Saturday, December 8, 2012

December 8, 1972

There are, it turns out, two plane crashes which make a great deal of difference in how the Watergate story played out.

The first one actually had happened back on October 16, a month before the election. The plane carrying Democratic House Majority Leader Hale Boggs (and Member of the House Nick Begich disappeared over Alaska. The plane, and those aboard, were never found. The tragedy elevated Tip O'Neill to the number two spot among House Democrats; O'Neill saw, perhaps sooner than anyone else or at least anyone else in a position to do anything about it, that Watergate could cut short Nixon's presidency. Early on, O'Neill started telling key Members to be ready for impeachment; as Jimmy Breslin reported (according to Emery), they thought he was nuts. It's hard to draw direct lines, and O'Neill had been the Democratic Whip anyway, but certainly his elevation wasn't good news for the president.

Now, on December 8, the second tragedy: Dorothy Hunt, the wife of at the time indicted Watergate criminal  E. Howard Hunt, was killed in a commercial airline crash. She was carrying $10,000 in cash. Dorothy Hunt had been active in the last couple of months in the successful efforts of the indicted men to get the flow of hush money re-started. Her death is devastating to Hunt, and comes at a key time in the sequence from the cover story holding to the unraveling of the cover-up.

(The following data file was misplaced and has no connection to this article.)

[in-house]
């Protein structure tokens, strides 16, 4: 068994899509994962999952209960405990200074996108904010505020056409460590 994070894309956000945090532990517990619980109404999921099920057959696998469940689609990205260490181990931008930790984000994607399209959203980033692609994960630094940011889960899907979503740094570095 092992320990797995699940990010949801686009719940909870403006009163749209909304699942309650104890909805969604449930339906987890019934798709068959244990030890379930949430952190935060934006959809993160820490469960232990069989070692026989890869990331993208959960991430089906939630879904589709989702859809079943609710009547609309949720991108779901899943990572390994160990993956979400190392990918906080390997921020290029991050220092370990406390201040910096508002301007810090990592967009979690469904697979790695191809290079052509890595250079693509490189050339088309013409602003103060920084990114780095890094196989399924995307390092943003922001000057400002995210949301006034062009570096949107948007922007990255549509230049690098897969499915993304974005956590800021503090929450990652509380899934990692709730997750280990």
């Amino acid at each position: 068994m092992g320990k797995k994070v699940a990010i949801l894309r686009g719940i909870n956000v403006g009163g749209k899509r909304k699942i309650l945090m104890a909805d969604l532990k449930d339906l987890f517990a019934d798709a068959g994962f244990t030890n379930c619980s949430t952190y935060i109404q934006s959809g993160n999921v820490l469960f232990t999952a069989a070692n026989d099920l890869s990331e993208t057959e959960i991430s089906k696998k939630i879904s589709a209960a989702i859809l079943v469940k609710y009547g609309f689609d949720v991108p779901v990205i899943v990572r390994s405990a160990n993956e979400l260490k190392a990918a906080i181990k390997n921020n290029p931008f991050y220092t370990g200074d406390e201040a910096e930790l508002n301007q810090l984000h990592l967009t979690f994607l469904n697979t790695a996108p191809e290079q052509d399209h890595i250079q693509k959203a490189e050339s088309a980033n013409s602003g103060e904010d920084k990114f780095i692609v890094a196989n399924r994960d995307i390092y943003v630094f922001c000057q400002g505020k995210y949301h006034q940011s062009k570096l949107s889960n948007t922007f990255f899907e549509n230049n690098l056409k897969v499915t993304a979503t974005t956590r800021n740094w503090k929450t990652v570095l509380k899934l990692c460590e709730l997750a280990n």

Watergate on this date is back in Haldeman's diary, which has been mostly devoted during December to Vietnam, and to some extent with personnel changes for the second term. Note that the president comes back again and again to the need for the Dean report, which would prove their innocence:


Got back into the Watergate/Segretti thing, wanted to be sure that he gets the Dean report. He thinks Dean ought to talk to the press rather than [press secretary Ron] Ziegler, to give the summary on it. Wants to have a meeting on that subject the first of the week.

1 comment:

  1. I've been enjoying these Watergate posts enormously. "How the Good Guys Finally Won", Breslin's Watergate book (starring Tip O'Neill) is still a thoroughly enjoyable read---in part because Breslin is so attuned the little, unforeseeable events that change history, like the plane crash that elevated O'Neill to the majority leader post (and, given Speaker Carl Albert's alcoholism and relative weakness as a leader, de facto the most powerful Democrat in the House).

    Breslin also makes note of the importance of Liz Holtzman's upset primary victory (by over longtime Judiciary Committee chairman and Brooklyn Democratic machine regular Manny Cellar, which elevated the soft-spoken, patient, consensus-building Peter Rodino to chairmanship of the Judiciary Committee in 1973.


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